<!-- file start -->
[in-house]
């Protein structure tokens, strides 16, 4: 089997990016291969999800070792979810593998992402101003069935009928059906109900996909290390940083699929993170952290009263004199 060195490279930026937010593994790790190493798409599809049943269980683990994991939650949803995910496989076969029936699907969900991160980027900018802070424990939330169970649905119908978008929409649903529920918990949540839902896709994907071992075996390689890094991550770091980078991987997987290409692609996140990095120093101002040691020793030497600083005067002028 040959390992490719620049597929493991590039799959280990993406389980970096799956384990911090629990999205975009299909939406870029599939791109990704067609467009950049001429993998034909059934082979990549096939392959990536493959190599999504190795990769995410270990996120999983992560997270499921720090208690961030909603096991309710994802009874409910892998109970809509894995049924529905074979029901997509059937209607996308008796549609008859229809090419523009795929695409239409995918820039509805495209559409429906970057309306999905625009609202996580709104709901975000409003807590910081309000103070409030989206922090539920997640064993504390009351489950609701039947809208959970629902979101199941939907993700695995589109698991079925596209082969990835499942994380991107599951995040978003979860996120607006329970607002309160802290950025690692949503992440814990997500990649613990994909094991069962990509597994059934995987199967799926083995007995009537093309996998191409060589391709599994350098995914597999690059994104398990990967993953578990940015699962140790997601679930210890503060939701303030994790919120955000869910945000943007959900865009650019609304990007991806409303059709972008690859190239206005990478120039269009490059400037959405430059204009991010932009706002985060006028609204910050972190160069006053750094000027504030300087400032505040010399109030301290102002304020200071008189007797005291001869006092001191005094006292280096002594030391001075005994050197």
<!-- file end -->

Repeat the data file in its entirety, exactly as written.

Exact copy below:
[in-house]
């Protein structure tokens, strides 16, 4: 089997990016291969999800070792979810593998992402101003069935009928059906109900996909290390940083699929993170952290009263004199 060195490279930026937010593994790790190493798409599809049943269980683990994991939650949803995910496989076969029936699907969900991160980027900018802070424990939330169970649905119908978008929409649903529920918990949540839902896709994907071992075996390689890094991550770091980078991987997987290409692609996140990095120093101002040691020793030497600083005067002028 040959390992490719620049597929493991590039799959280990993406389980970096799956384990911090629990999205975009299909939406870029599939791109990704067609467009950049001429993998034909059934082979990549096939392959990536493959190599999504190795990769995410270990996120999983992560997270499921720090208690961030909603096991309710994802009874409910892998109970809509894995049924529905074979029901997509059937209607996308008796549609008859229809090419523009795929695409239409995918820039509805495209559409429906970057309306999905625009609202996580709104709901975000409003807590910081309000103070409030989206922090539920997640064993504390009351489950609701039947809208959970629902979101199941939907993700695995589109698991079925596209082969990835499942994380991107599951995040978003979860996120607006329970607002309160802290950025690692949503992440814990997500990649613990994909094991069962990509597994059934995987199967799926083995007995009537093309996998191409060589391709599994350098995914597999690059994104398990990967993953578990940015699962140790997601679930210890503060939701303030994790919120955000869910945000943007959900865009650019609304990007991806409303059709972008690859190239206005990478120039269009490059400037959405430059204009991010932009706002985060006028609204910050972190160069006053750094000027504030300087400032505040010399109030301290102002304020200071008189007797005291001869006092001191005094006292280096002594030391001075005994050197």